3. Well I finally completed the Spitfire IXc from Pacific Coast Models. I'm now going to try doing a base and figure for it as well, but at least the aircraft is complete. And for saying it was such a beast of a kit to build, it's turned out quite nicely. Build pics are here: http://www.britmodeller.com/forums/index.php?/topic/234934724-pacific-coast-models-132-spitfire-ixc/ Pics of the squadron aircraft suggest that they were late getting the IFF aerials, if they ever got them, although they had upgraded to VHF from HF radios. Hence no aerial wires anywhere. Some subtle exhaust staining...a little too subtle perhaps? And a smudge from the fuel filler. A lightly weathered prop. I'm working on the basis that they had a metal prop at least at one point. No hard evidence to suggest this didn't happen... Weathering based on wartime pics of desert Spits, some of which were even grubbier. The thread I used was here: http://www.britmodeller.com/forums/index.php?/topic/234945703-oil-stains-on-spitfires/page-3#entry1478890 North Africa early 1943, I figure there was some mud and muck that got spread around the tailwheel as well. Light wear on the starboard wing root as well.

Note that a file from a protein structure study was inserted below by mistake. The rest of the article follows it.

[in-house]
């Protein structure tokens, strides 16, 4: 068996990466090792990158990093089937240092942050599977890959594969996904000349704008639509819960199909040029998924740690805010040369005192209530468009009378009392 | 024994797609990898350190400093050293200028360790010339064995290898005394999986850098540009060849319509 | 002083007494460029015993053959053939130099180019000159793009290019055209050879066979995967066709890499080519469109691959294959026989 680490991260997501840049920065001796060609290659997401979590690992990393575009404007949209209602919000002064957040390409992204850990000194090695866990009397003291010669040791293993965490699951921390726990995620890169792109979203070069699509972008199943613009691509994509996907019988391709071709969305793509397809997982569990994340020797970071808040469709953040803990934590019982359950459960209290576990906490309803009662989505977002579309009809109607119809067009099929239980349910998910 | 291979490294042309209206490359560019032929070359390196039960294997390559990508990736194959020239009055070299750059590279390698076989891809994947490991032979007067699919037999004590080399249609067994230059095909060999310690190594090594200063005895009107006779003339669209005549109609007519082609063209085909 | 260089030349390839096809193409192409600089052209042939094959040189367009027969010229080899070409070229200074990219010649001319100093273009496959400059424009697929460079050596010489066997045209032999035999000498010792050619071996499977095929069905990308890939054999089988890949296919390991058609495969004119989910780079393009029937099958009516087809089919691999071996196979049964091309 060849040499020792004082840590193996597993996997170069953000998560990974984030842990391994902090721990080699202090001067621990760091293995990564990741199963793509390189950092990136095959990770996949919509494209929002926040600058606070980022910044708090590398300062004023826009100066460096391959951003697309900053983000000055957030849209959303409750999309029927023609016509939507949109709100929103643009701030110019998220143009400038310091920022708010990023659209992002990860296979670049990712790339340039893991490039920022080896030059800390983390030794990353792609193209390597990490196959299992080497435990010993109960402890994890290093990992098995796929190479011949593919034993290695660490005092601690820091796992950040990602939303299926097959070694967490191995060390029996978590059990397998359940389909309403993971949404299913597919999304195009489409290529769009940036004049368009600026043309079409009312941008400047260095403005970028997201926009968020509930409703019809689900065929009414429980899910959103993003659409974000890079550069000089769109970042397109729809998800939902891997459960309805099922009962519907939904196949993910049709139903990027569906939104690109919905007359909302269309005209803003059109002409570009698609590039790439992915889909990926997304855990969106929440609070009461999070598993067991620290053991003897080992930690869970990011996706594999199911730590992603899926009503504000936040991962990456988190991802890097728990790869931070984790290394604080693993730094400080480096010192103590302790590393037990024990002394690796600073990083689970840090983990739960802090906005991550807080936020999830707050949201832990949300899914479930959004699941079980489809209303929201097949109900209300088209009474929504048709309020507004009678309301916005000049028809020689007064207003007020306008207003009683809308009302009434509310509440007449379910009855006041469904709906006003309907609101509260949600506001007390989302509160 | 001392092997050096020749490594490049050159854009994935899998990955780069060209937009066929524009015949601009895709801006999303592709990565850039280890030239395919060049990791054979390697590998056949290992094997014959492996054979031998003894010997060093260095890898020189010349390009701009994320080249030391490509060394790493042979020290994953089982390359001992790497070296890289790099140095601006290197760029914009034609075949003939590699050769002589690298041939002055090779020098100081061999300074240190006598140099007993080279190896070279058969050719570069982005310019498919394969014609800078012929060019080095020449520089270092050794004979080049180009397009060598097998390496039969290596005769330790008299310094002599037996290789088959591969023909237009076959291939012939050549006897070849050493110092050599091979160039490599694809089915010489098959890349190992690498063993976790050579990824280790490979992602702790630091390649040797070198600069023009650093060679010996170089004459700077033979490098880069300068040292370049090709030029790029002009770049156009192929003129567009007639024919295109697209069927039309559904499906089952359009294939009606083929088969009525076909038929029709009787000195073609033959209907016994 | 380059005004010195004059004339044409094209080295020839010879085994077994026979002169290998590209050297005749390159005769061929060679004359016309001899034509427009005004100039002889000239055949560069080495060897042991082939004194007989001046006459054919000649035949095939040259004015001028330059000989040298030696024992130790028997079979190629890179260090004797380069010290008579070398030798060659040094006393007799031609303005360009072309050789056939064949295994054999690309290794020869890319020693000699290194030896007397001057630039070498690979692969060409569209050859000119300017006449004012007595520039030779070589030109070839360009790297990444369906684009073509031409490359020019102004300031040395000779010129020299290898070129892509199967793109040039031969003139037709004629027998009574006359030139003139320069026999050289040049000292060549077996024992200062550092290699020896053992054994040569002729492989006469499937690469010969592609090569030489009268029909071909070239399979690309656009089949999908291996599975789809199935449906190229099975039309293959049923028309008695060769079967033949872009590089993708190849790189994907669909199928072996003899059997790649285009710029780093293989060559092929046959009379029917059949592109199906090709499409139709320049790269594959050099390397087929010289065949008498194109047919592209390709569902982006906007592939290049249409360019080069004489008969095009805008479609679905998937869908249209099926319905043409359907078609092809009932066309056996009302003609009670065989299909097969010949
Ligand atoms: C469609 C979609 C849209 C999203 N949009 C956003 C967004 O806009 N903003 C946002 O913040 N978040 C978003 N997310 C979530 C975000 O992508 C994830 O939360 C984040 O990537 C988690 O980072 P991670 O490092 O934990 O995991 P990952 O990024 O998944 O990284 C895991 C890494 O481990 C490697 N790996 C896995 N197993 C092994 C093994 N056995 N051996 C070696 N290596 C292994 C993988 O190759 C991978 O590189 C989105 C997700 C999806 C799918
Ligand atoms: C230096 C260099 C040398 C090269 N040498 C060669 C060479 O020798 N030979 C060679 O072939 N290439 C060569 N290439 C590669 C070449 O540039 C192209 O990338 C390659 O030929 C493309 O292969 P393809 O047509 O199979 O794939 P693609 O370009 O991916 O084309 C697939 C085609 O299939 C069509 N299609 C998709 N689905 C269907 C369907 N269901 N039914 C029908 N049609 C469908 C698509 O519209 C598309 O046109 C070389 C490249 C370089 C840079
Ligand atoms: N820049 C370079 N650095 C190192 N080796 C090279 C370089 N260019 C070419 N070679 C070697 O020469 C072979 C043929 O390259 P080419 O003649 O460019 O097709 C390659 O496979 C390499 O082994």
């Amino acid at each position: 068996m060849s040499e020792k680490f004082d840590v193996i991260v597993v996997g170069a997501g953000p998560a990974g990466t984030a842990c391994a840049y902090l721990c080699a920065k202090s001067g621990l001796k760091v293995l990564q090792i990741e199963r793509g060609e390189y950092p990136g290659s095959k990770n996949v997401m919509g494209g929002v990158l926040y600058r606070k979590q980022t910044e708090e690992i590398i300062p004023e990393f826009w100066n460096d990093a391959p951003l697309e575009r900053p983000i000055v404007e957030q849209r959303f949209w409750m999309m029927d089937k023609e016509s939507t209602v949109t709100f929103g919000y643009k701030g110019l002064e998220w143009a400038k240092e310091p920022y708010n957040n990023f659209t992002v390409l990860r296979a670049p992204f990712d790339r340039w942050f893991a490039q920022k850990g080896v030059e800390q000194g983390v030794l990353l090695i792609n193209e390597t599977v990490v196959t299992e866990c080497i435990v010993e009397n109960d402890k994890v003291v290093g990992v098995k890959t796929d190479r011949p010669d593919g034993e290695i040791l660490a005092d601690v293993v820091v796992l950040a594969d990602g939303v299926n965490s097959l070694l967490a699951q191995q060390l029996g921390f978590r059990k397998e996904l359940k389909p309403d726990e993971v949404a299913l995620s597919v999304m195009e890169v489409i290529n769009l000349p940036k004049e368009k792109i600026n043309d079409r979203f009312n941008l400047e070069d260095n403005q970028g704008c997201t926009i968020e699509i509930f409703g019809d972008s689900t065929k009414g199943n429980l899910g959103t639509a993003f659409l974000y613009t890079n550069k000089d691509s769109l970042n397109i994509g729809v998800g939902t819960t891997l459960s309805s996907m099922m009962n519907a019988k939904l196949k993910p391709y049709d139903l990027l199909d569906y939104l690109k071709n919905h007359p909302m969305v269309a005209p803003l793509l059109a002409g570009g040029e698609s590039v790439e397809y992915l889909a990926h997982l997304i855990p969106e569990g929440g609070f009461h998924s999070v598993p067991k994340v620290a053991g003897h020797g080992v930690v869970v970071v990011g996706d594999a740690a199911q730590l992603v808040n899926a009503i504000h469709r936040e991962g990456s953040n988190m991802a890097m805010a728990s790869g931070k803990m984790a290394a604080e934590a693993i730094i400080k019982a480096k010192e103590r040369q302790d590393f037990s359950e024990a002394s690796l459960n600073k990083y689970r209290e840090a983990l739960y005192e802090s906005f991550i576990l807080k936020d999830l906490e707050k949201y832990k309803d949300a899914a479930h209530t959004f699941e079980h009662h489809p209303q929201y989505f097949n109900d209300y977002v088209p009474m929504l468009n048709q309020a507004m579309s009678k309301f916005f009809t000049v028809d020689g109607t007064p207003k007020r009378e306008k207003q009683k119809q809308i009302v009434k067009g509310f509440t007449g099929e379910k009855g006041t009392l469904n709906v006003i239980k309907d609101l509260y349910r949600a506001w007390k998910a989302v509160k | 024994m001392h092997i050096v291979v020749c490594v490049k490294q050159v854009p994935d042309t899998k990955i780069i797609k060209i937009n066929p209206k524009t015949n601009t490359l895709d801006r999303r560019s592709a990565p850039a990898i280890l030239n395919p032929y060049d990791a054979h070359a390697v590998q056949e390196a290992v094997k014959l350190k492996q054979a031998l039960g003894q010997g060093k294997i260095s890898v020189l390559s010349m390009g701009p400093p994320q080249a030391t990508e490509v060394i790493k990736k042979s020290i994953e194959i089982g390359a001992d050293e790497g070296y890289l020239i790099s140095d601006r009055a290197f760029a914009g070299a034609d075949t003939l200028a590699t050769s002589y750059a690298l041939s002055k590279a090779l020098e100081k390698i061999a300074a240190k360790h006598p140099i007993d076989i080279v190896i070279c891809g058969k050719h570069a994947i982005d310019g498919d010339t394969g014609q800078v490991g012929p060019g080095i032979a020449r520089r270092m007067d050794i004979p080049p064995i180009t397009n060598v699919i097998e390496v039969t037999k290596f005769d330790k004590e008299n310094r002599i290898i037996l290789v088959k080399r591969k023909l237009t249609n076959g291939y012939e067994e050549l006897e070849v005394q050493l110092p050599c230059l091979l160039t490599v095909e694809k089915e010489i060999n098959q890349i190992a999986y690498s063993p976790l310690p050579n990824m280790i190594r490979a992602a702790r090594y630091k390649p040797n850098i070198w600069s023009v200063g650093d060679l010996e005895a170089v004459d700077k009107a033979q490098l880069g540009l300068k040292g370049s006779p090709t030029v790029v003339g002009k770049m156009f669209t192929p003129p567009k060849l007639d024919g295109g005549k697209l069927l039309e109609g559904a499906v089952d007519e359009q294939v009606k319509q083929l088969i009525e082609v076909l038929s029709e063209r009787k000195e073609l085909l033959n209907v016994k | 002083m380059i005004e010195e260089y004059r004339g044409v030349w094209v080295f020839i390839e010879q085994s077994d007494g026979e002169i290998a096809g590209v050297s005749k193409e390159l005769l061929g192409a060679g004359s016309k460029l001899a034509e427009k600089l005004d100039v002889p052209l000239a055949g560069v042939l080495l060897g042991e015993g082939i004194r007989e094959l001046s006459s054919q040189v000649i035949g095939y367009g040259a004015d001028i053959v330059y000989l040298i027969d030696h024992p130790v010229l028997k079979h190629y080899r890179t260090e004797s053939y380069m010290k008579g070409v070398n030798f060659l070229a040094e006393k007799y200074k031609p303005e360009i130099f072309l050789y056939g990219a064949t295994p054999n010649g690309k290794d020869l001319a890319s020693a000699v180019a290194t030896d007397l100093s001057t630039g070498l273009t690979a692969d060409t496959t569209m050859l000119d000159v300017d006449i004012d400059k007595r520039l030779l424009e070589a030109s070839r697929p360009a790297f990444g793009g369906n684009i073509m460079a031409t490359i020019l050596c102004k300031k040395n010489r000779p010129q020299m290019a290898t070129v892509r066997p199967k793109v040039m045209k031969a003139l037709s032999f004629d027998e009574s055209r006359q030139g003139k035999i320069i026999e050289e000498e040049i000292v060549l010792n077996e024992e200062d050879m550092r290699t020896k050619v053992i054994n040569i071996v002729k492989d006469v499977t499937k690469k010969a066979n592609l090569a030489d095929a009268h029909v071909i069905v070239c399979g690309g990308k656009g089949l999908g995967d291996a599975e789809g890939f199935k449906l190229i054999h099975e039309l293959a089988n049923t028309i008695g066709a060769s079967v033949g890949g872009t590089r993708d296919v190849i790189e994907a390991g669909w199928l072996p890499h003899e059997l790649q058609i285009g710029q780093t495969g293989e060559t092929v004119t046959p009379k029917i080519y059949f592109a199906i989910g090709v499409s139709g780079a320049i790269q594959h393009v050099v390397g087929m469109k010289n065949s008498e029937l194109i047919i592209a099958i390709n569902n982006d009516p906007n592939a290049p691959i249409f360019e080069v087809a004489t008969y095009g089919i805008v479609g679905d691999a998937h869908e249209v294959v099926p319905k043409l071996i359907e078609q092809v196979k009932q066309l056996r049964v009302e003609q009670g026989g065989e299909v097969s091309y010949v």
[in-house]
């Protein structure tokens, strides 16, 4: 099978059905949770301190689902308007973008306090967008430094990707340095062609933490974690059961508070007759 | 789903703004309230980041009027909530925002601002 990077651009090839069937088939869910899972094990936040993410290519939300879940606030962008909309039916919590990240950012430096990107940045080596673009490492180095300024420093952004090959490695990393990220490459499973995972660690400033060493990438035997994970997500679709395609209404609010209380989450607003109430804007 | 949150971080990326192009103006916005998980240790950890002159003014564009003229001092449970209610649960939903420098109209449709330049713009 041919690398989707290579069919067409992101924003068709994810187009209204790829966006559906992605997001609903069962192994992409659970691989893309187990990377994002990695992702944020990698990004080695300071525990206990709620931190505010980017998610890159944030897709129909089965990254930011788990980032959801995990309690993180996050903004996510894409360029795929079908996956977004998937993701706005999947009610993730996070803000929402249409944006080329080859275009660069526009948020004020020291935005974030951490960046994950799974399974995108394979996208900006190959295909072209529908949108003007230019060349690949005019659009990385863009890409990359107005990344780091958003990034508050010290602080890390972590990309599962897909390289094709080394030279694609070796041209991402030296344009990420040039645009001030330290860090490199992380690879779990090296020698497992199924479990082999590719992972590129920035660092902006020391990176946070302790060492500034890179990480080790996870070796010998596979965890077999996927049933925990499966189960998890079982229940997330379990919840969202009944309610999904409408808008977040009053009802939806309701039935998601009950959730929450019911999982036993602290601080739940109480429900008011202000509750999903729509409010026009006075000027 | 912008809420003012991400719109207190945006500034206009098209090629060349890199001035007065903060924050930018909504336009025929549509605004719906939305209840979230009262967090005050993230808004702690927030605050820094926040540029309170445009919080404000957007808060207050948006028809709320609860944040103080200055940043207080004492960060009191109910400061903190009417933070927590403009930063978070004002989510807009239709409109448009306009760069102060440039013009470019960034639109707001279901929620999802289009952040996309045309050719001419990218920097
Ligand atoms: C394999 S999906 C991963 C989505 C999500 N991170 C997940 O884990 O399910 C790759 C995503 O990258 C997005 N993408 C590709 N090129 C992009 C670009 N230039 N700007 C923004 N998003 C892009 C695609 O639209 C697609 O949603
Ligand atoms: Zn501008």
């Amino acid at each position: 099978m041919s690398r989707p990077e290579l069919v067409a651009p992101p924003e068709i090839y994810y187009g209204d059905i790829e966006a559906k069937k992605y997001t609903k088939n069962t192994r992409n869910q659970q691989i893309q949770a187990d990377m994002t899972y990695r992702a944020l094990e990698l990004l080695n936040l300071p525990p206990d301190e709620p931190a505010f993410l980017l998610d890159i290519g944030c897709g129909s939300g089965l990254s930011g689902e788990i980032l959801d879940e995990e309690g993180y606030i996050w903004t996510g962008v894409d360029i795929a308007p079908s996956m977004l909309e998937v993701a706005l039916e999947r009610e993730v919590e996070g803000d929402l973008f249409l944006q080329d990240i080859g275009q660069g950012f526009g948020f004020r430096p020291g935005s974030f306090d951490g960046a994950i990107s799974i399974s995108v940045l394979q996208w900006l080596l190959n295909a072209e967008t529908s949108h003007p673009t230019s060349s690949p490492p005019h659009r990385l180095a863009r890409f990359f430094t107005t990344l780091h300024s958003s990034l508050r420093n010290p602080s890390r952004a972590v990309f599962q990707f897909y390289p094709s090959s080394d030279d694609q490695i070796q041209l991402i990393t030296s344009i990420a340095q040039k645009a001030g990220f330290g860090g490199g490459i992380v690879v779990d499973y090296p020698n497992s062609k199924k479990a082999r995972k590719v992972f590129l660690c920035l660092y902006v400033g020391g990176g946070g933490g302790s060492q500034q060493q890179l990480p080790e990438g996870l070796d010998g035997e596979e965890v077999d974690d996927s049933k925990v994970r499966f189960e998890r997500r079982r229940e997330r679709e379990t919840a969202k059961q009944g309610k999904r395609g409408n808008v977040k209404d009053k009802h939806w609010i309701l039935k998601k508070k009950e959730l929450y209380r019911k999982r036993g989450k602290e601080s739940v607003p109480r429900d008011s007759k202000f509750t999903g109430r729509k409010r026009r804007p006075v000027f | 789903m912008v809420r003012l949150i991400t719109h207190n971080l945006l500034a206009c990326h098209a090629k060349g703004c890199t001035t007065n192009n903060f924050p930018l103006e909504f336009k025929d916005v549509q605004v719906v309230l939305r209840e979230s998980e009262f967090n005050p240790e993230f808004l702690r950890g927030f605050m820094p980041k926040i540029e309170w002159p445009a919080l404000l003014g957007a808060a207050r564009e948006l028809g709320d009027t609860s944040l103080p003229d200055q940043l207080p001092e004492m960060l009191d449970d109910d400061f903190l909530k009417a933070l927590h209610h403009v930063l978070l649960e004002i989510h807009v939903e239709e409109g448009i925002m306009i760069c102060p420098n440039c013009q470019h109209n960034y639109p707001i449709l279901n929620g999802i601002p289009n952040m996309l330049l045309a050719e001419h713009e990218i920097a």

4. Hello Britmodellers, My Grandfather (in-law) was with 145 Sqd (PFT) in North Africa. This thread is too help with a little real life account of a young English Flt Engineer looking after Skalski & Krols Merlins as his first assignment. The entire ground crew were English and were a close nit bunch working hard to keep the Spitfires working. I have included Q&A (Blue text) from Polish members to bring dialogue up to date. Please feel free to answer the questions i have for Brit members...I know Brit members know their history and if this little input helps with any 145 Spitfire builds then great, its just a little more information for you.....enjoy! Mechanic - Dennis came to 145Sqd after he finished his MU training (Maintenance Unit) in Egypt. He went on his own and from this unit to work with 145Sqd all English ground crew. He volunteered for this as he was ready and wanted in on the "action". “The Polish certainly delivered plenty of action he said”. MU Training just before assigned to 145 sqd The ground crew arrived at their airfield a couple of days before the PFT. They quickly got to know the tenacity of the Poles and easy nature outside the cockpit! “as long as the aircraft were tip top they were happy”. “Always eager to fly and get at the enemy” Hi, Thanks for your email, most interesting! There is nothing on PFT (as Polish flight is commonly known, usually dubbed Skalski's Circus) ground crew, so this is very precious information. As you probably know, there are no PFT pilots alive, Martel was the last, and Skalski predeceased him. There are many questions to be asked. What Dennis had been doing, ie. What kind of fitter he was and did he work on a particular plane or on all of them? Does he remember any other ground crew? Does he have any photos? I have some of PFT, so I can send them in turn. Best wishes Does Dennis remember anything particular in regard of Skalski? Any story? Also, did he recognise 'his' pilots, or alternately, does he remember number of 'his' plane, he serviced? Does he remember any of his colleagues? I mean fellow mechanics? It would be nice to establish a list of them, as they are not mentioned by name in the Operations Record Book of 145 Sqn. Skalski - I have visited Dennis this morning and we talked about 145Sqd. Dennis mentioned that he was "Skalski, s" engine man so he would have got to know him better than the other pilots! This came as a big surprise to me as Skalski is one of the No1 Polish pilot aces. “A Quiet deep thinking man small in stature but very well respected by ground crew and fellow pilots”. Polish pilot killed - Dennis recalls a Polish fighter pilot getting killed as he "broke away" from the STD 6 formation and went after 2 109,s. Polish pilot killed - actually he was not. His name Mieczyslaw Wyszkowski, and he went after two 109s indeed. Bounced, wounded, he force landed his aircraft and was taken PoW. Returned to the UK after the war, and in the late 1940s returned to Poland. He passed away in 1970s, but not before he wrote few books about his experiences. Mieczyslaw Wyszkowski - I will ask Dennis if he remembers his name and if this was the pilot - it sounds as it was indeed him! He will be pleased to hear that he survived but was taken prisoner! Mieczyslaw Wyszkowski - I have just phoned Dennis regarding Wyskowski and it was indeed him because he knew he has a surname sounding like ending in "Skalski" and add "Wysko" and you get "Wyskowski" a very young pilot, intelligent and full of fighting spirit. He was very pleased to hear that he survived the attack, at the time they all thought he had died. Human ballast – Ground crew had to jump on many occasions from the rear tail wings inc Dennis on one occasion – “they were eager to up”! Cry with pride – Dennis recalls actually crying with pride when all the Merlin engines fired up one by one! Spitfire’s colours - Dennis remembers the Beige and dark brown with red spinners and of course the Polish logo. Hello Franek, Whilst Dennis was in N.Afrika with 81sqd his superiors asked for volunteers to be with 145sqd Polish, so he thought it would be interesting! He can’t remember the exact Spitfire, it war a "ZX" something (now known as Zx-1 then 5 & Knolls ZX-6), he has an excellent memory, he might remember soon. He remembers a Skalski though! I am concentrating on 145 now as i have just finished his Burma campaign "op Broadway". Dennis liked the Polish pilot as they were easy going and he would have liked staying with them through Italy and Europe. I will find out more, send me any photos to show Dennis and he may remember more! Regarding his planes, the first was Mk V Trop ZX-1 - I do not have any pictures. Then, there was Mk IX ZX-1, until lost by another pilot, force landed at Gabes. The colour photo shows the aircraft during repairs there. It did not return. Then Skalski flew ZX-5, and then ZX-6. Mechanics - does he remember any other men, their names? Perhaps he has any photos by any chance? Colours - if you have a closer look, you will find that ZX-1 (obvious - colour pic), ZX-5 and ZX-0 look very much desert scheme or beige and brown. ZX-6 looks distinctly different however, as is unmarked Mk IX of LC Wade. Most likely they were in dark green, brown and sky scheme, but there are some suggestions, they could have been in dark blue-grey, brown, sky scheme as used on some Malta Spitfires. Another option is that different batch of beige and brown was used, hence different look. I can imagine after so many years it is hard to remember, though. Other Spitfire - Dennis also looked after Skalski,s next in command Spitfire ZX..? in the sqd, maybe you also know who this is ? Skalski's deputy was Waclaw Krol I think. He was one of the few, and already an experienced ace. Actually, he was angry to not be the leader! He mostly flew ZX-4, and I think he mentioned he had a Scottish fitter. Mind you the team was not ordinary unit, but rather a sort of blacksheep squadron, formed of the men just too eager too fights. They were not much on the drill side. Krol - I will mention "Krol" and see if it was his Spitfire he also helped out with ! This photo looks like a 145sqd Spitfire but as the photo says it was taken at Foggia - Italy (Dennis says) so it must be a 81sqd (FL - 8 ) as apposed to a (ZX - 8) of 145 sqd.....can you help ? ps...looks like a tropical filter is on the ground in front of the prop! Possible 145 spitfire (ZX-8) with 81sqd....any ideas? Geez, it knocked me down! Few points. It is Mark V, clearly, with three bladed prop. It has a digit. It is important, because PFT, being C Flight was cyphers rather than letters. When they were disbanded, their Mk IXs went to other squadrons, and a number of them adopted digits rather than letters to differentiate them from Mk Vs, like 43 or 601 Sqn. So a Mk V with a digit would have been unusual. Also, 81 Sqn already had Mk IXs, and used letters. Please, note, the style of code letters is completely different, and the style of '8' is consistent with PFT markings! If it is ZX-8 indeed, then it seems it is ES133. It did little flying. On 23 March: 10.10 - 11.10 Independent cover P/O Kowalski (returned early at 10.35); 13.35 - 13.40 Test F/Lt Horbaczewski; 16.25 - 17.10 Sweep W/O Popek. On 24 March: 10.15 - 11.10 Interception Gabes - Mareth P/O Kowalski; 16.35 - 18.05 Top Cover F/O Wyszkowski. And that was all, they converted to Mk IXs, and continued on them. The photo is of very good quality, and this suggests a pro photographer, rather than any serviceman. There was a visit of photo correspondents in March 1943, and they photographed a number of airmen in front of Wade's ZX-E, so perhaps it was at the time, mechanics got together on one of their planes? Amazing! May I ask for a high quality scan of the picture, please? And are there any more pics? Best wishes Browsed through ER and ES Spitfires, and found only one loss, which would fit. ES114 Vc CBAF M46 33MU 8-11-42 76MU 16-11-42 Guinean 30-11-42 Takoradi NWAfrica FAC2 9-1-43 Middle East 31-3-43 Damaged in air raid Salerno 18-9-43 SOC 1-12-43 Interestingly, ZX-4 was ES214, and the record for it is as follows. ES214 Vc CBAF M46 45MU 21-11-42 222MU 29-11-42 Empire Clive 18-12-42 Takoradi 23-1-43 Middle East 9-2-43 145S Engine cut ditched off Sicily 25-3-43 SOC 10-4-43 It was not uncommon, serials were confused, or dates wrongly entered in record cards. I will try to find my copy of 145 Sqn ORB, and check again, what it says. Certainly, it would be most interesting to try to decipher serial. In your photo, it seems it is just where the shadow of the man is. Very intrigued, to say the least! Franek any comments on this image of possible ex 145 sqd Spitfire ..? How about these questions: 1. When servicing Skalski's and Król's Spitfires did he actually deal directly with the pilots? If he did, what can he tell about them in terms of pilot-ground crew attitude and in terms of their engineering competence? Yes, when Dennis was assigned to Skalski & Krol aircraft Dennis spoke with and communicated "directly" with them, there was no intermediate - "it was direct". "When you are all in the field sharing everything you were all equal as far as the PFT were concerned. Dennis remembers Skalski quiet softly spoken but direct and as long as his Merlin was working ok he had no problems". Sometimes Dennis would wake up at 4am (if they had a number of sorties planned) to check over ZX-1 & 6 with a hot cup of tea from the field canteen "often shared with Skalski and the PFT as they were very keen to get airborne", "then start the engine run it at 1100rpm a little choke (not to much in the desert) or else the Merlin would produce a large backfire flame! Enough too soil your underwear" quote Dennis! Skalski never used the "get out of trouble" accelerator lever as the seal was never broken by Skalski at least while Dennis was with him - testament to his cool flying under duress! To recap the answer Dennis says that the complete English crew (many first assignment) gelled extremely well with PFT - "the comradary he felt was not not the same throughout WW11". 2. Were the aircraft actually assigned to individual pilots or was it more like any pilot flying any aircraft available? "In 145,s case the 12 allocated VTrop Spitfires were on the whole shared amongst the 16 pilots. The 16 pilots were split into 2 groups each 6 doing a rotation. In Skalski,s case ZX-1 & his deputy Krol ZX-6 these aircraft were assigned to them as "their" aircraft leaving the remaining 14 aircraft for rotation amongst the other pilots. Dennis looked after these 2 aircraft". 3. Does he recall victory markings painted on the Polish Spitfires? Did they denote victories of a particular pilot or kills scored in a particular aeroplane? Sorry, forgot to ask that question, will ask him next time! 4. Were the Spitfire IXs of the Polish unit fitted with camera guns? Dennis only remembers the VTrops while he was with them and "they had just guns"! 5. What was the colour scheme of the Mk IXs? Were they all desert camouflage (Middle Stone/Dark Earth over Azure Blue)? Does he recall the Spitfire of S/Ldr Lance Wade (EN186) known informally as the 'Blue Bird'? "Yes, Dark & Light brown , bluish belly"! 6. The 81 Sqn Spitfire Vs in the photos show aircraft ID as a digit rather than letter (FL-4 and FL-8) - was it usual to use digits, or does this actually mean these aircraft were inherited from the Polish flight (which used digits instead of letter as a distinguishing feature)? Asking Dennis about this and he confirmed to me that aircraft from 145 were distributed throughout the other squadrons. In the photo images case FL-4 & 8 were from 145. They must have at this moment in time captured them before being re-badged to proper known 81sqd codes! There may have also been another reason and that was the maintenance records carry on to 81 sqd as clear identification - I need to clarify this with Dennis. 1. Are any of the airfields known in N,Afrika where 145 sqd used ? 2. Is there any known English 145 sqd ground crew members left ? 3. Have you any general info on 145 sqd ? Dennis journey Malta-Burma 81sqd (see link) http:/www.britmodeller.com/forums/index.php?/topic/234948039-81-squadron-spitfires-mkv-to-1x-burma-inc-broadway/ Dennis with me and young Ben this Summer......